CML says that numbers have dropped sharply for remortaging
Remortgaging numbers drop sharply, says CML
13 August 2012 Last updated at 10:33
Expectations of falling borrowing rates pushed down the number of households remortgaging in June, lenders say.
There were 23,400 remortgaging loans advanced during the month, more than 20% down on the previous month and on June 2011.
But the Council of Mortgage Lenders (CML) said that first-time buyer activity had held up during the month.
Mortgages advanced to this group were at one of the highest levels of the last year, the lenders’ group said.
The CML said that the fall in the number of remortgaging loans – down 20.9% compared with May, and 24.5% lower than June 2011 – might have been driven by predictions of cheaper borrowing in the future.
The double-dip recession is continuing, with the Bank of England recently forecasting that UK economic growth would be close to zero in 2012.
The data had fuelled anticipation for an interest rate cut, but the Bank’s governor, Sir Mervyn King, has dismissed calls for a reduction in the near term.
The number of loans advanced for house purchases stood at 47,500 in June, the CML figures show.
This was up 1.7% on the previous month, but 0.8% down on a year earlier.
Bank of Mum and Dad
Paul Smee, the CML’s director general, said that the lending figures had “see-sawed” in the first half of the year, with more fluctuations expected in the coming months.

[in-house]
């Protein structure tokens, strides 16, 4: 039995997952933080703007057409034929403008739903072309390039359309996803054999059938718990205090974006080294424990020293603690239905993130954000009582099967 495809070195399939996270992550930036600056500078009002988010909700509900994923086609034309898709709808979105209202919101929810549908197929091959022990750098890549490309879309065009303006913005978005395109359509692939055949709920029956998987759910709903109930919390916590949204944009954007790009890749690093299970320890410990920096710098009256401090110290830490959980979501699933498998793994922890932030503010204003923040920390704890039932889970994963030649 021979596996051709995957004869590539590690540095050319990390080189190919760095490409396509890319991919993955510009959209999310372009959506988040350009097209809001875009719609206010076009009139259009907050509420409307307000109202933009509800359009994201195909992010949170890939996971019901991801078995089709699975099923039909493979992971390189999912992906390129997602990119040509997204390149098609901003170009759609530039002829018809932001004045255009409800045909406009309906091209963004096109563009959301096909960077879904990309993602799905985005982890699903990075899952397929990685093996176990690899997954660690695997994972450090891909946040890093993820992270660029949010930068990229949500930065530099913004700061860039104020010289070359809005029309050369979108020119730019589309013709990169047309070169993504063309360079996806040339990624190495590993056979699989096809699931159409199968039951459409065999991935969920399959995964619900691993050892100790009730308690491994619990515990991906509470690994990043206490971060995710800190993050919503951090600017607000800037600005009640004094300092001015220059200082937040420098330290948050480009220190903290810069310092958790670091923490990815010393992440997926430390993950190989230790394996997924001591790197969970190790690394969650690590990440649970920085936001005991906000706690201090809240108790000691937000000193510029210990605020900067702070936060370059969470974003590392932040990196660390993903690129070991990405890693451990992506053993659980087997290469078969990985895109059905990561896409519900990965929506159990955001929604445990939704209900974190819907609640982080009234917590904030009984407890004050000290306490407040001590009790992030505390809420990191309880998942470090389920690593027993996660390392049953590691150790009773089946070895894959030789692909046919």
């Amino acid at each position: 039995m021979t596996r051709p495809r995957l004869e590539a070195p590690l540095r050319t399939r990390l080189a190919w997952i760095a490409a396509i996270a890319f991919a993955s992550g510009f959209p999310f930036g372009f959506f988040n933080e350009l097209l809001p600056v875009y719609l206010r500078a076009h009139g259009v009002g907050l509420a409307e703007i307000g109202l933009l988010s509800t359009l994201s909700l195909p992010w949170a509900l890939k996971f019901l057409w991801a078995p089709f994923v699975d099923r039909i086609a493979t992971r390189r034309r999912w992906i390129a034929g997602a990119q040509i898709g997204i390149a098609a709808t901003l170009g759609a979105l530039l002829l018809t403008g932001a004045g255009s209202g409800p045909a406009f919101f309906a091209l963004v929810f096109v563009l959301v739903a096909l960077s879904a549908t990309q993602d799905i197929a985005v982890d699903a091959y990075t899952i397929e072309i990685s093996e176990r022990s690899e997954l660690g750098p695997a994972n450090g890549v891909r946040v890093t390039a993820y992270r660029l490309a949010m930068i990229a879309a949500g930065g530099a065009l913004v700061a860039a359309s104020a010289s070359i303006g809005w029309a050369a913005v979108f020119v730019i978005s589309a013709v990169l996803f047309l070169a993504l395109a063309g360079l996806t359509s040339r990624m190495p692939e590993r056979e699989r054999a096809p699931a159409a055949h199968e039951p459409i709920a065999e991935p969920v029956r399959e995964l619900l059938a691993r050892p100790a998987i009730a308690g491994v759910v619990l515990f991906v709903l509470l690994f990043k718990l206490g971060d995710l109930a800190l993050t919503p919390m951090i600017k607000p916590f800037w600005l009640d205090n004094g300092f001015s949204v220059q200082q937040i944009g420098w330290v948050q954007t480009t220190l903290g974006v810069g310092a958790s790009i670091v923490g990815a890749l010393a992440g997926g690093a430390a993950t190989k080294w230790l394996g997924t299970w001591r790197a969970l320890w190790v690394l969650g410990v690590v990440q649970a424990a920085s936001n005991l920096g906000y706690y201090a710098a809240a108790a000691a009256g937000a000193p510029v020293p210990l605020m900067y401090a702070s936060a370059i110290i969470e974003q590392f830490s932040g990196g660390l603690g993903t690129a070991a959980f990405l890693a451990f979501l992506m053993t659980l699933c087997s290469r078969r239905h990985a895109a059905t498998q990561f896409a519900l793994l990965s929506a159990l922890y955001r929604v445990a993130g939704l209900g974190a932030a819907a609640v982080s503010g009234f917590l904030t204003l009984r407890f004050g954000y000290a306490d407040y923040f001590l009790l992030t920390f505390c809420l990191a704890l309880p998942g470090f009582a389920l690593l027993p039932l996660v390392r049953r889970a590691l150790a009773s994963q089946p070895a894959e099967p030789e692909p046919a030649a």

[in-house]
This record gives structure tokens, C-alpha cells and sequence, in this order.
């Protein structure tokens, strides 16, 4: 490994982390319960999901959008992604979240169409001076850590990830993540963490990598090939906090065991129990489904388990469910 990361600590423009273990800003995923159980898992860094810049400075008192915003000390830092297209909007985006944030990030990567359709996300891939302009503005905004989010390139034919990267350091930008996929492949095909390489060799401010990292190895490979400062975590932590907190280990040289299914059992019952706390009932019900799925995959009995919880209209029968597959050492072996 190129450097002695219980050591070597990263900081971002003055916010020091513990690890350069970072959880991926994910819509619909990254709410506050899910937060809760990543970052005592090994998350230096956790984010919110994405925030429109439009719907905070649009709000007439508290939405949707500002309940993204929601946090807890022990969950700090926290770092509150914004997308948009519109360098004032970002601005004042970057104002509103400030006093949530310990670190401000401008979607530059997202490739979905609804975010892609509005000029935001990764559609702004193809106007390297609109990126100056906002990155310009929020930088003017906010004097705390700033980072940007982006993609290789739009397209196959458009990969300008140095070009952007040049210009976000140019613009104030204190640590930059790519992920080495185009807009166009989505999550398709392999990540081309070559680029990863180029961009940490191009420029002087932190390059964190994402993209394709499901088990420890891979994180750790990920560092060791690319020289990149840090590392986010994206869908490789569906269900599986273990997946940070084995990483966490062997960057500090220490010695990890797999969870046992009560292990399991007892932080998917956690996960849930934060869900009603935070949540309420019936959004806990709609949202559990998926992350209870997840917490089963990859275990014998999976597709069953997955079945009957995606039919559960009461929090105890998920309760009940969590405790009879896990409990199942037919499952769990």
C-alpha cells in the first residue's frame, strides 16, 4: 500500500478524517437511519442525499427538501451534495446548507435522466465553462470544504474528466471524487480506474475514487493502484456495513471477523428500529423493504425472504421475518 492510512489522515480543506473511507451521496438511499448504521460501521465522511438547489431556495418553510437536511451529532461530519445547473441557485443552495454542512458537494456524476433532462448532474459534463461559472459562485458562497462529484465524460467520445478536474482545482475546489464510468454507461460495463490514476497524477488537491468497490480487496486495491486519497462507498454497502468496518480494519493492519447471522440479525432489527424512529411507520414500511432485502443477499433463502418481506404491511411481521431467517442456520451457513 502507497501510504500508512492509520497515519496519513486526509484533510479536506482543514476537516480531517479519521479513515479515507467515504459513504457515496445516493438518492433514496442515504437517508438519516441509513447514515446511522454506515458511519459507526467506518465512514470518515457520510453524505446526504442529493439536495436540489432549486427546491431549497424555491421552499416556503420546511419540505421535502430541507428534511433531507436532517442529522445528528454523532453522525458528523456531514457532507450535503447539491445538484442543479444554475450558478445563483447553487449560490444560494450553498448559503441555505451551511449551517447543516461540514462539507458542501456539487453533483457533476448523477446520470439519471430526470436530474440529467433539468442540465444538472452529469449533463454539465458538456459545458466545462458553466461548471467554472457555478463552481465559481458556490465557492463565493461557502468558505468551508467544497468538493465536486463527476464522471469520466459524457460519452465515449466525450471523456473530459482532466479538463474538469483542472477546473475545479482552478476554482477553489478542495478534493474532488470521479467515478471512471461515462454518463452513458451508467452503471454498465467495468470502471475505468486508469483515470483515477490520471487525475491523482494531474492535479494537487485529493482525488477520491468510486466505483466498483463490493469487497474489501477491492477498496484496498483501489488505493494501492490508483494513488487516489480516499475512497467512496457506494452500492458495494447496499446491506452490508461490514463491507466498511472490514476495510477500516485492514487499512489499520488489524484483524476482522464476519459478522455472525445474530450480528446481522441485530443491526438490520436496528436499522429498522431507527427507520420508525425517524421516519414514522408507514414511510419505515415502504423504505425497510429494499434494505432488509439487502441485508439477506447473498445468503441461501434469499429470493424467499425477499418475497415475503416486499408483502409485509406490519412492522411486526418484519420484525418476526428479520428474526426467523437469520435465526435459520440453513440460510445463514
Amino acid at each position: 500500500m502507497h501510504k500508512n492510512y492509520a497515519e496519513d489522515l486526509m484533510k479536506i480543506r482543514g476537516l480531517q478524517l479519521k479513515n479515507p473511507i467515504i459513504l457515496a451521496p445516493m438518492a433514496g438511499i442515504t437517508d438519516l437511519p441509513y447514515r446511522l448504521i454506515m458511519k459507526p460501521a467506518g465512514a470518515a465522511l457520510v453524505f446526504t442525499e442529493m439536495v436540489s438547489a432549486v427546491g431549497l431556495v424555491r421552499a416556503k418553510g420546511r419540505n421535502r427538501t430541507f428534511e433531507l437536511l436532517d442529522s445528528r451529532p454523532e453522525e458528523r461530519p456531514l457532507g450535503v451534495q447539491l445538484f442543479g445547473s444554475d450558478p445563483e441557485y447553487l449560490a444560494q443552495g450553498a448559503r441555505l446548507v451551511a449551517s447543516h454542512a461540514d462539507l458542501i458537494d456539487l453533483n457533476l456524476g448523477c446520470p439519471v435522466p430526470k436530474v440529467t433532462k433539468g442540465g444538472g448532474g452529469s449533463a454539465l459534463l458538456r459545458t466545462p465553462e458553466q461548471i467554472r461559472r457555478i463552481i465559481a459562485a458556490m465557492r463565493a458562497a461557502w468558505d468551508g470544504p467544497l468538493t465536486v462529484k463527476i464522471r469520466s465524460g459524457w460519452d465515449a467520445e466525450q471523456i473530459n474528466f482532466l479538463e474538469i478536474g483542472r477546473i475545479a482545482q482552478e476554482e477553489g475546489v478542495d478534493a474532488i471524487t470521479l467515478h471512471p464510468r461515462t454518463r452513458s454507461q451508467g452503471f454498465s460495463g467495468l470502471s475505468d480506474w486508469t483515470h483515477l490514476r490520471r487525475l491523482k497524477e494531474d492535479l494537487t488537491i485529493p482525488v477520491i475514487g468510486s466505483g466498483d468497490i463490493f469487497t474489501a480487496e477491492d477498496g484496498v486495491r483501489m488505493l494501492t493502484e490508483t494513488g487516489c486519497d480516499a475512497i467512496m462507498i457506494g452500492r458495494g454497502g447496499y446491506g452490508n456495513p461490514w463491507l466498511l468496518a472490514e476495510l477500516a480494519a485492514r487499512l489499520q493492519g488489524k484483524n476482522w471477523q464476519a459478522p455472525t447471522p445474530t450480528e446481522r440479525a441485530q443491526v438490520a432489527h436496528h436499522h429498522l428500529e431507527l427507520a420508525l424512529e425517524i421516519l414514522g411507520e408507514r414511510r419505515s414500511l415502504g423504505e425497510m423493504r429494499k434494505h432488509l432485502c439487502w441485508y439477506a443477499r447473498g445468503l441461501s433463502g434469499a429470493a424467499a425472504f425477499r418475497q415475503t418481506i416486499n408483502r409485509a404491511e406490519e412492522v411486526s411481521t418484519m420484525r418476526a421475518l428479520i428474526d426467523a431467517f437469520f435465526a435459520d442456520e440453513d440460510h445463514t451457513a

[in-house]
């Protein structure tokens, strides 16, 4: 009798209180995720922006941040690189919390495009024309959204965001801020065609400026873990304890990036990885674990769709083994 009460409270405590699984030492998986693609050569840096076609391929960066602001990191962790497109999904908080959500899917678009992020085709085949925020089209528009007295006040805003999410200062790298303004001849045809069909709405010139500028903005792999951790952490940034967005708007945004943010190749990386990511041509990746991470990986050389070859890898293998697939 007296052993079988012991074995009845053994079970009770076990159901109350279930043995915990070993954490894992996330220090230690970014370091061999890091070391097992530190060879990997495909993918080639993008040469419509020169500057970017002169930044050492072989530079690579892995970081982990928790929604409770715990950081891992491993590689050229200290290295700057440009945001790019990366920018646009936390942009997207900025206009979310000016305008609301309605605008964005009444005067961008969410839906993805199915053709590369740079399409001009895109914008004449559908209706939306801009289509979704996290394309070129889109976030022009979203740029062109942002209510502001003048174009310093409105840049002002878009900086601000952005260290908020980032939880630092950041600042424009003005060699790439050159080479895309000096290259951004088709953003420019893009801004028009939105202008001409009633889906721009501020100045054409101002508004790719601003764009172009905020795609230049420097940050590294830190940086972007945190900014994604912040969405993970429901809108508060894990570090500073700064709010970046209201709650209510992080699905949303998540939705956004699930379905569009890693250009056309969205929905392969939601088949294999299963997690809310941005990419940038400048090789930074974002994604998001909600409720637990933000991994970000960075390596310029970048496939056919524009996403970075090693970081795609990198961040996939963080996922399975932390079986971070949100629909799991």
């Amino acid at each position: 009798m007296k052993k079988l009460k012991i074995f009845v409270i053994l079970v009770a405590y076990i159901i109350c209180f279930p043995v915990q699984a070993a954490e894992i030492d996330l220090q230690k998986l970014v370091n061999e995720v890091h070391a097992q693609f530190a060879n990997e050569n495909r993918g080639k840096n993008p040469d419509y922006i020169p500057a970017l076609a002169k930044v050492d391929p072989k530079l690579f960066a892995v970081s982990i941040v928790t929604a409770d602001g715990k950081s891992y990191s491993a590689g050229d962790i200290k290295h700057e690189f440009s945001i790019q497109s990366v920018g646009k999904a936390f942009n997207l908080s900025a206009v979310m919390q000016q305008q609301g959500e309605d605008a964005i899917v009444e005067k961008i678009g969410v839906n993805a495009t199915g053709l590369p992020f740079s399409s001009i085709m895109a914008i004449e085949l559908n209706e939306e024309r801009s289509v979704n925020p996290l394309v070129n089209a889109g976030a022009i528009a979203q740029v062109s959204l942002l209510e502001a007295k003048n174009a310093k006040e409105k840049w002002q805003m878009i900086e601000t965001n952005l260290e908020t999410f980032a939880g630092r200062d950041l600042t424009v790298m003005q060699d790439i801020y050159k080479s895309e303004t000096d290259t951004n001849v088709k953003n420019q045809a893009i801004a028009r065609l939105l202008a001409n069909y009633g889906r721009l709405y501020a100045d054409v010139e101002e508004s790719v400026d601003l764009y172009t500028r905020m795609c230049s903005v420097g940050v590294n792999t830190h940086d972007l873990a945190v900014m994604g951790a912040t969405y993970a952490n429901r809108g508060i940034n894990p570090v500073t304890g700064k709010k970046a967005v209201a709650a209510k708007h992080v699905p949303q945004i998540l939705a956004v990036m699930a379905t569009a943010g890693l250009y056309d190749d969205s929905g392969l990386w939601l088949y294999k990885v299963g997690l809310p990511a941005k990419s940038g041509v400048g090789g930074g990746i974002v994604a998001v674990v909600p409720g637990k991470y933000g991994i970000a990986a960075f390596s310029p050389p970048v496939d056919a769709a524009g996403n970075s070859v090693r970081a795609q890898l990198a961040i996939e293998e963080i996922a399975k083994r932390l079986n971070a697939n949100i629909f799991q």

However, he welcomed the comparative strength of first-time buyer activity, despite this group no longer having the benefit of a concession on stamp duty when buying homes priced between £125,000 and £250,000.
“First-time buyer activity is showing some signs of resilience as we move away from the obvious effects of the stamp duty concession, a trend that it would be good to see maintained,” he said.
Some 19,200 loans were handed to first-time buyers, up 9.1% on May and up 3.8% on the same month a year earlier.
Mark Harris, chief executive of mortgage broker SPF Private Clients, said: “There were more first-time buyers than we might expect given how tough it is for them to drum up a big enough deposit to get on the housing ladder.
“It is encouraging that this sector is showing some resilience but many first-time buyers will inevitably be relying on their parents to help with a deposit.”